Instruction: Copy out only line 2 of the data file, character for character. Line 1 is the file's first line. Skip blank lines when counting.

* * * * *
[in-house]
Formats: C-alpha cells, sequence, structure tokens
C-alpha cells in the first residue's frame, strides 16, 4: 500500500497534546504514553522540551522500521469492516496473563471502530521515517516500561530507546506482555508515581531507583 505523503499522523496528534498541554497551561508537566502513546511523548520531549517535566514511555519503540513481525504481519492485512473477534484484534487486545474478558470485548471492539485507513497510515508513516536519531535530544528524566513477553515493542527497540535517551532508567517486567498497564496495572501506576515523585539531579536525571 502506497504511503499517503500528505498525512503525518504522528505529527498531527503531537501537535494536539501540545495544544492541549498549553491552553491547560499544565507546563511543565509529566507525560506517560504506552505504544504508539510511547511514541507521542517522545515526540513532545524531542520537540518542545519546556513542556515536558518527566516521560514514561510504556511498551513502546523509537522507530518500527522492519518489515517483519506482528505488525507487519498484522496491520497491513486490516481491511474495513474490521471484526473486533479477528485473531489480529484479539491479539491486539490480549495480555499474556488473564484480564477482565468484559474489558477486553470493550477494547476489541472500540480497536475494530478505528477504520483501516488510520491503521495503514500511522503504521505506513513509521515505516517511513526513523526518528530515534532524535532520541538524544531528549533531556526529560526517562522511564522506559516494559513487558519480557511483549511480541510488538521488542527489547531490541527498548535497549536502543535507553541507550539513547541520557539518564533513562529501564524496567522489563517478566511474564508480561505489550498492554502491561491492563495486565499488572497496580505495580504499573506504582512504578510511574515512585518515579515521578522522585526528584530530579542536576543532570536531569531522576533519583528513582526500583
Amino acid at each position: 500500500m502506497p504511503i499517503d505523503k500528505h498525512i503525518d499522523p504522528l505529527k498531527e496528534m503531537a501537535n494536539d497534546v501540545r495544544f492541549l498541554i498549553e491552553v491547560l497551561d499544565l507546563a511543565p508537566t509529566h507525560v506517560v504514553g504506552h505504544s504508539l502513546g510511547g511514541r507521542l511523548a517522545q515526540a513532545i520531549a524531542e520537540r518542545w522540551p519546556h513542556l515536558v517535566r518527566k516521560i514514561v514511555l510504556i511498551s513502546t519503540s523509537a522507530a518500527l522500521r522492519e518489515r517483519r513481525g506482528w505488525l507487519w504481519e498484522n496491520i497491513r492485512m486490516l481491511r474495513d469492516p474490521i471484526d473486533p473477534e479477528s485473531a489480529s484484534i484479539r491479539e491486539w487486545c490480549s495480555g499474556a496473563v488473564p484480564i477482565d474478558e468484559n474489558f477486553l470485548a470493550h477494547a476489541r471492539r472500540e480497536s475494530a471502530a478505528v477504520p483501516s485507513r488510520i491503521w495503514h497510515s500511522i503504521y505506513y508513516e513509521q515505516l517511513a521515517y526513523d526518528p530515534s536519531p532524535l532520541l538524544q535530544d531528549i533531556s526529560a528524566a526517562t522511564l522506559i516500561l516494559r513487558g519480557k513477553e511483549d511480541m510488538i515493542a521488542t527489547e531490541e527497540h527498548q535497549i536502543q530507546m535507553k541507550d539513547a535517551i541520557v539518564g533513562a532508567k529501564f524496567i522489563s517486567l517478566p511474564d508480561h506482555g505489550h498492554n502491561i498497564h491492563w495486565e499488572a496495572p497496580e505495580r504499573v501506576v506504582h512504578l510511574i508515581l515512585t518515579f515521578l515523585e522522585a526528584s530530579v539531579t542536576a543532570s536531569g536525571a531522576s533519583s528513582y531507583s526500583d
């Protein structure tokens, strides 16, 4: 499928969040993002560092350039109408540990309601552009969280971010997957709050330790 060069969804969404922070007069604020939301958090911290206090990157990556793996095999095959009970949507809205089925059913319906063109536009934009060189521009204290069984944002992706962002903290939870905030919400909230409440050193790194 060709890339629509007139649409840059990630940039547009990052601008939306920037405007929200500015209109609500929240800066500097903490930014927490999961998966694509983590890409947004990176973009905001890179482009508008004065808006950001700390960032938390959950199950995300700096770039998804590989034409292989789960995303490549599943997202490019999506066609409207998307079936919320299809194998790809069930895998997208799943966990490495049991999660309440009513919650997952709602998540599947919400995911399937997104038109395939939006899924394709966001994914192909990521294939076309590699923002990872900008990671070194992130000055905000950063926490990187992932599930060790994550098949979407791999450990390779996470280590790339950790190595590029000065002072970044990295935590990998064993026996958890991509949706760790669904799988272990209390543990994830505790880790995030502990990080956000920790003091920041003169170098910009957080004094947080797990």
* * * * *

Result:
Formats: C-alpha cells, sequence, structure tokens